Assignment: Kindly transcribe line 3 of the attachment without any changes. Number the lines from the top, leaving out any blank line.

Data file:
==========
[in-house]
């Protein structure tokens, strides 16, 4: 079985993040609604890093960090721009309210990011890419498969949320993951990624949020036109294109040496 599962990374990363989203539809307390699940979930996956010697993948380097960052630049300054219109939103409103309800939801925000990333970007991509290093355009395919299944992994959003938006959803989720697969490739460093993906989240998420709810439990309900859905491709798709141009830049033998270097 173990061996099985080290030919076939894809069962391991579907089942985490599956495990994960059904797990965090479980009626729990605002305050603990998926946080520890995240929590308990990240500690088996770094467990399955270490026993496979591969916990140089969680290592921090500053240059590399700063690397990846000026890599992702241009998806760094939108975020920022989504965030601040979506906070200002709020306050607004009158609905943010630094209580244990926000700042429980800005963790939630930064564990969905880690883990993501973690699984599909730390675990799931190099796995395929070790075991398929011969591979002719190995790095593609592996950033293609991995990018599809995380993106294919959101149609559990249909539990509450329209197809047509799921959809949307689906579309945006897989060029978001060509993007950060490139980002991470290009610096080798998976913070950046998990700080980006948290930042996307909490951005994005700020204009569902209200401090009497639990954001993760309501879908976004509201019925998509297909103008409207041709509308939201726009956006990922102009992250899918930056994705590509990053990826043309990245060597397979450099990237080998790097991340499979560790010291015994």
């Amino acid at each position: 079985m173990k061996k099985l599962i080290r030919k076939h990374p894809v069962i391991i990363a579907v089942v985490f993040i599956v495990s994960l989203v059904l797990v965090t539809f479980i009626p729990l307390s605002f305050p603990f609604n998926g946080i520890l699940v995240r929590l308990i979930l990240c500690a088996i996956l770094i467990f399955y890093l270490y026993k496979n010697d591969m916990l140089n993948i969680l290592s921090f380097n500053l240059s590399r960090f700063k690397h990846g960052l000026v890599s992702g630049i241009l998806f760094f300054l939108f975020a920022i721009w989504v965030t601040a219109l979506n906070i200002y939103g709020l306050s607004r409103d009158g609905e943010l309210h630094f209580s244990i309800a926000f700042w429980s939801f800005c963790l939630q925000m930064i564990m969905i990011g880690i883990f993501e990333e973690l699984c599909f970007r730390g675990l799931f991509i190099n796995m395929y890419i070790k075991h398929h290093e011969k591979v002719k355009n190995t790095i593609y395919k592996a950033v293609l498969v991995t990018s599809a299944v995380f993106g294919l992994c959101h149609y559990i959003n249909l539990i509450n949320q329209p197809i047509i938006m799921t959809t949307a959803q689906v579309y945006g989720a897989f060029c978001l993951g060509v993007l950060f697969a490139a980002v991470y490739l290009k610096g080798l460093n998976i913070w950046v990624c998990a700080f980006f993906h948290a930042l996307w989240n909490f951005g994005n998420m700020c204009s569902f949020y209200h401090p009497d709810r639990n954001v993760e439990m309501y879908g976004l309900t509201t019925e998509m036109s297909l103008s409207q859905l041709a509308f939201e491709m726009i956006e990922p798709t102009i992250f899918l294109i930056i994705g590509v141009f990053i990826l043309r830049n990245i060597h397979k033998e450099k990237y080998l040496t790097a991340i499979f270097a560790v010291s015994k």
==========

């Amino acid at each position: 079985m173990k061996k099985l599962i080290r030919k076939h990374p894809v069962i391991i990363a579907v089942v985490f993040i599956v495990s994960l989203v059904l797990v965090t539809f479980i009626p729990l307390s605002f305050p603990f609604n998926g946080i520890l699940v995240r929590l308990i979930l990240c500690a088996i996956l770094i467990f399955y890093l270490y026993k496979n010697d591969m916990l140089n993948i969680l290592s921090f380097n500053l240059s590399r960090f700063k690397h990846g960052l000026v890599s992702g630049i241009l998806f760094f300054l939108f975020a920022i721009w989504v965030t601040a219109l979506n906070i200002y939103g709020l306050s607004r409103d009158g609905e943010l309210h630094f209580s244990i309800a926000f700042w429980s939801f800005c963790l939630q925000m930064i564990m969905i990011g880690i883990f993501e990333e973690l699984c599909f970007r730390g675990l799931f991509i190099n796995m395929y890419i070790k075991h398929h290093e011969k591979v002719k355009n190995t790095i593609y395919k592996a950033v293609l498969v991995t990018s599809a299944v995380f993106g294919l992994c959101h149609y559990i959003n249909l539990i509450n949320q329209p197809i047509i938006m799921t959809t949307a959803q689906v579309y945006g989720a897989f060029c978001l993951g060509v993007l950060f697969a490139a980002v991470y490739l290009k610096g080798l460093n998976i913070w950046v990624c998990a700080f980006f993906h948290a930042l996307w989240n909490f951005g994005n998420m700020c204009s569902f949020y209200h401090p009497d709810r639990n954001v993760e439990m309501y879908g976004l309900t509201t019925e998509m036109s297909l103008s409207q859905l041709a509308f939201e491709m726009i956006e990922p798709t102009i992250f899918l294109i930056i994705g590509v141009f990053i990826l043309r830049n990245i060597h397979k033998e450099k990237y080998l040496t790097a991340i499979f270097a560790v010291s015994k």